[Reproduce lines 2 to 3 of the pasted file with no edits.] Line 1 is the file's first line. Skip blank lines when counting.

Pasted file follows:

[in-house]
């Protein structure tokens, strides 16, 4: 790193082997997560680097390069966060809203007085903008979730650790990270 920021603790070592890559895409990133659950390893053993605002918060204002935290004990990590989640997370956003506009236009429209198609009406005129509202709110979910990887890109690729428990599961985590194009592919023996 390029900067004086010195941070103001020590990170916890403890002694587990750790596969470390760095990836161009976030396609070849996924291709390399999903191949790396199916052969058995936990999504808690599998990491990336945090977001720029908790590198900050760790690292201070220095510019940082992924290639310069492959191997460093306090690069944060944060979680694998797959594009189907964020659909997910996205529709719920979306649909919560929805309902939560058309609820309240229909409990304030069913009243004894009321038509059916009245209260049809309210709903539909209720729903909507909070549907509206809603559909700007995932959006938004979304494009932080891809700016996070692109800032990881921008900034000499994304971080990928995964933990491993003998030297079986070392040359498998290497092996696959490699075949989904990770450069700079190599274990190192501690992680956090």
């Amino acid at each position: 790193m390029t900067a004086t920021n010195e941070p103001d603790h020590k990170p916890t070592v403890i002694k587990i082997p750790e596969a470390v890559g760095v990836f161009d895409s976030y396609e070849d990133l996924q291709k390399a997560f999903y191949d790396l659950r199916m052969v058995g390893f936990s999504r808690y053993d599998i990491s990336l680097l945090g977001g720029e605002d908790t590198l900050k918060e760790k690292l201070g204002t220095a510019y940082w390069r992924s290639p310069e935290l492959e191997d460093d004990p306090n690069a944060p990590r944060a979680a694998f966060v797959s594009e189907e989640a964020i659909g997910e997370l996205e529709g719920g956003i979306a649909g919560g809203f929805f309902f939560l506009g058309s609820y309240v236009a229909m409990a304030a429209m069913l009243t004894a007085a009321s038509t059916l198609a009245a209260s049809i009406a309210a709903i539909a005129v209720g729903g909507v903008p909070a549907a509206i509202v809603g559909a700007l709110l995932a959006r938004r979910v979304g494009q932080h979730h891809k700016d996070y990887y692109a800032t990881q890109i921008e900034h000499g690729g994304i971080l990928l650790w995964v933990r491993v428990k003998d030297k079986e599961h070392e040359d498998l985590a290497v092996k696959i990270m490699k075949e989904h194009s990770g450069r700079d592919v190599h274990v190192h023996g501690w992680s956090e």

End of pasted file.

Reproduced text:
């Protein structure tokens, strides 16, 4: 790193082997997560680097390069966060809203007085903008979730650790990270 920021603790070592890559895409990133659950390893053993605002918060204002935290004990990590989640997370956003506009236009429209198609009406005129509202709110979910990887890109690729428990599961985590194009592919023996 390029900067004086010195941070103001020590990170916890403890002694587990750790596969470390760095990836161009976030396609070849996924291709390399999903191949790396199916052969058995936990999504808690599998990491990336945090977001720029908790590198900050760790690292201070220095510019940082992924290639310069492959191997460093306090690069944060944060979680694998797959594009189907964020659909997910996205529709719920979306649909919560929805309902939560058309609820309240229909409990304030069913009243004894009321038509059916009245209260049809309210709903539909209720729903909507909070549907509206809603559909700007995932959006938004979304494009932080891809700016996070692109800032990881921008900034000499994304971080990928995964933990491993003998030297079986070392040359498998290497092996696959490699075949989904990770450069700079190599274990190192501690992680956090």
């Amino acid at each position: 790193m390029t900067a004086t920021n010195e941070p103001d603790h020590k990170p916890t070592v403890i002694k587990i082997p750790e596969a470390v890559g760095v990836f161009d895409s976030y396609e070849d990133l996924q291709k390399a997560f999903y191949d790396l659950r199916m052969v058995g390893f936990s999504r808690y053993d599998i990491s990336l680097l945090g977001g720029e605002d908790t590198l900050k918060e760790k690292l201070g204002t220095a510019y940082w390069r992924s290639p310069e935290l492959e191997d460093d004990p306090n690069a944060p990590r944060a979680a694998f966060v797959s594009e189907e989640a964020i659909g997910e997370l996205e529709g719920g956003i979306a649909g919560g809203f929805f309902f939560l506009g058309s609820y309240v236009a229909m409990a304030a429209m069913l009243t004894a007085a009321s038509t059916l198609a009245a209260s049809i009406a309210a709903i539909a005129v209720g729903g909507v903008p909070a549907a509206i509202v809603g559909a700007l709110l995932a959006r938004r979910v979304g494009q932080h979730h891809k700016d996070y990887y692109a800032t990881q890109i921008e900034h000499g690729g994304i971080l990928l650790w995964v933990r491993v428990k003998d030297k079986e599961h070392e040359d498998l985590a290497v092996k696959i990270m490699k075949e989904h194009s990770g450069r700079d592919v190599h274990v190192h023996g501690w992680s956090e």